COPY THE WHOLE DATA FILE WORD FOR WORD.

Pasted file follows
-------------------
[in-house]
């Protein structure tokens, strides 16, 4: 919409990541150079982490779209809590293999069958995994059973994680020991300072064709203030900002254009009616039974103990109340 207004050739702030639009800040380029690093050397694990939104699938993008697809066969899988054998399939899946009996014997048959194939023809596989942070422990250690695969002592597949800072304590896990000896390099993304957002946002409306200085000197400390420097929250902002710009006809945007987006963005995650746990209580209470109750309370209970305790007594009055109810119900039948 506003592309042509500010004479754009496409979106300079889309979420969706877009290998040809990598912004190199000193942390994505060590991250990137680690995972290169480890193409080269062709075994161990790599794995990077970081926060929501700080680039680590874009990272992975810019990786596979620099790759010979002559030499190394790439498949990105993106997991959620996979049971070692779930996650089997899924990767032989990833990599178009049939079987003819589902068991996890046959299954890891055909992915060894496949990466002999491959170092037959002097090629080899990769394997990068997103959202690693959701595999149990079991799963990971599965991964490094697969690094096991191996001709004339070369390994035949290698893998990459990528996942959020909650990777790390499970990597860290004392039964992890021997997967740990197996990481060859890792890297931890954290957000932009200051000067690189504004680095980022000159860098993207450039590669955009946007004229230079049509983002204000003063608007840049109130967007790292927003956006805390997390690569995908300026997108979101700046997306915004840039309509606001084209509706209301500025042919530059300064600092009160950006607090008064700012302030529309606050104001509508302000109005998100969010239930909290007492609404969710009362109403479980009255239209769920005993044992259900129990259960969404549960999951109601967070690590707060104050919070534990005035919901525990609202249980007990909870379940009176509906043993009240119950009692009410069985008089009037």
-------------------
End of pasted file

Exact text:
[in-house]
């Protein structure tokens, strides 16, 4: 919409990541150079982490779209809590293999069958995994059973994680020991300072064709203030900002254009009616039974103990109340 207004050739702030639009800040380029690093050397694990939104699938993008697809066969899988054998399939899946009996014997048959194939023809596989942070422990250690695969002592597949800072304590896990000896390099993304957002946002409306200085000197400390420097929250902002710009006809945007987006963005995650746990209580209470109750309370209970305790007594009055109810119900039948 506003592309042509500010004479754009496409979106300079889309979420969706877009290998040809990598912004190199000193942390994505060590991250990137680690995972290169480890193409080269062709075994161990790599794995990077970081926060929501700080680039680590874009990272992975810019990786596979620099790759010979002559030499190394790439498949990105993106997991959620996979049971070692779930996650089997899924990767032989990833990599178009049939079987003819589902068991996890046959299954890891055909992915060894496949990466002999491959170092037959002097090629080899990769394997990068997103959202690693959701595999149990079991799963990971599965991964490094697969690094096991191996001709004339070369390994035949290698893998990459990528996942959020909650990777790390499970990597860290004392039964992890021997997967740990197996990481060859890792890297931890954290957000932009200051000067690189504004680095980022000159860098993207450039590669955009946007004229230079049509983002204000003063608007840049109130967007790292927003956006805390997390690569995908300026997108979101700046997306915004840039309509606001084209509706209301500025042919530059300064600092009160950006607090008064700012302030529309606050104001509508302000109005998100969010239930909290007492609404969710009362109403479980009255239209769920005993044992259900129990259960969404549960999951109601967070690590707060104050919070534990005035919901525990609202249980007990909870379940009176509906043993009240119950009692009410069985008089009037």